Matt Johnson, ‘Odalisque’ (2010)
Cycladic statue (2700–2300 BC) of the Keros culture. Head from the figure of a woman.
Folio 184v, a page from the ‘Belles Heures of Jean de France, duc de Berry’ (1405–1409), which is assumed to be painted by the Limbourg brothers Paul, Herman, and Jean de Limbourg (and their assistants). In this part of the manuscript, the story of St. Jerome, an Illyrian Latin Christian priest, confessor, theologian and historian best known for writing the Latin translation of the Holy Bible, is told.
A prank is played on the pious Jerome: in the dark of night, another monk steals into the saint’s cell and replaces his habit with a woman’s dress. The saint, waking in the pre-dawn hour of Matins, puts on the dress and goes into the church, where the seated monks whisper at the scandal of seeing Jerome, beard and all, in the blue dress of a lady.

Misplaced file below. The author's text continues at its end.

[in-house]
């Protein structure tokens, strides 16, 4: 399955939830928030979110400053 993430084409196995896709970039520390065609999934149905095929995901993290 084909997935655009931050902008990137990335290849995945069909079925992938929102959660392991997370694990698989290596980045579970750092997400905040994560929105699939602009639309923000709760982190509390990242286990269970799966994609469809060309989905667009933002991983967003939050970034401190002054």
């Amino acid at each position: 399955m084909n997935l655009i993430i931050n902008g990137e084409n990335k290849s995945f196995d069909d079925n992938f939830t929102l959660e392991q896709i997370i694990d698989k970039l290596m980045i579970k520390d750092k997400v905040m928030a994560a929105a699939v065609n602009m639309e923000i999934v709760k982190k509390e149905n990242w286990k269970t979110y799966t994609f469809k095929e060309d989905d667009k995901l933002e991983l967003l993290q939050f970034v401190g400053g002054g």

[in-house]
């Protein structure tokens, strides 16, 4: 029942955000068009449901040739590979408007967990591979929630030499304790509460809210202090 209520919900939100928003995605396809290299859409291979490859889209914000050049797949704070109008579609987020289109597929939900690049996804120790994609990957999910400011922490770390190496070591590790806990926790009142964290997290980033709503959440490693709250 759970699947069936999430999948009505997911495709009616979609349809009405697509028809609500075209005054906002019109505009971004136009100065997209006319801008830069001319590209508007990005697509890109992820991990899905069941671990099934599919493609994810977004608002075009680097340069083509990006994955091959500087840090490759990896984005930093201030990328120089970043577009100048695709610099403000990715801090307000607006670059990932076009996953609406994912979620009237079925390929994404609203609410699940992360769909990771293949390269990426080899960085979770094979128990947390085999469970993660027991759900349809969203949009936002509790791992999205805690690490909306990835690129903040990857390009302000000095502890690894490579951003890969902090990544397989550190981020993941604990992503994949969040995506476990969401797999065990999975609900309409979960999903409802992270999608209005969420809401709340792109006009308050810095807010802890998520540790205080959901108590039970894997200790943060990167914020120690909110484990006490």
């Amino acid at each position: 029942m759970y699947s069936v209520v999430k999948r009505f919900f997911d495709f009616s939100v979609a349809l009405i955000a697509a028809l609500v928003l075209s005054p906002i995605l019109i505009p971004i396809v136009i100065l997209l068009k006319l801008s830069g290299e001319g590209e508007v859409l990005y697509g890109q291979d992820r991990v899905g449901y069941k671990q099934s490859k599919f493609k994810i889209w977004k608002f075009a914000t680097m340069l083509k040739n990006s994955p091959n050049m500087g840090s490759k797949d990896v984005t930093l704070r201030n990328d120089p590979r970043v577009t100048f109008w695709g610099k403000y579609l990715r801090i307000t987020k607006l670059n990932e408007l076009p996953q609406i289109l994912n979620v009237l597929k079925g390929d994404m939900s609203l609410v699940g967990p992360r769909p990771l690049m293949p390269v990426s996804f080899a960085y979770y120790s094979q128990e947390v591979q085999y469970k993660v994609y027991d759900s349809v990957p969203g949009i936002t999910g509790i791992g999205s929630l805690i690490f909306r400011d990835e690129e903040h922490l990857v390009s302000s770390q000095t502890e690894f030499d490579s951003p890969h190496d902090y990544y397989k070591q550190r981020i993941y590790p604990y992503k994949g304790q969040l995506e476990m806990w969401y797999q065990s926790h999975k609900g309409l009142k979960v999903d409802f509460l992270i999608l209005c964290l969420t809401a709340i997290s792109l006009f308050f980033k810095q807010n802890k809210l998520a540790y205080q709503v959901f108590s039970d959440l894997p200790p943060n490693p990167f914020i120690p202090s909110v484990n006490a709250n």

‘Birdcalls’ (1972) by Louise Lawler.
Louise Lawler transformed each name of a male contemporary artist into a specific birdcall and recorded the sound. Listen to them here.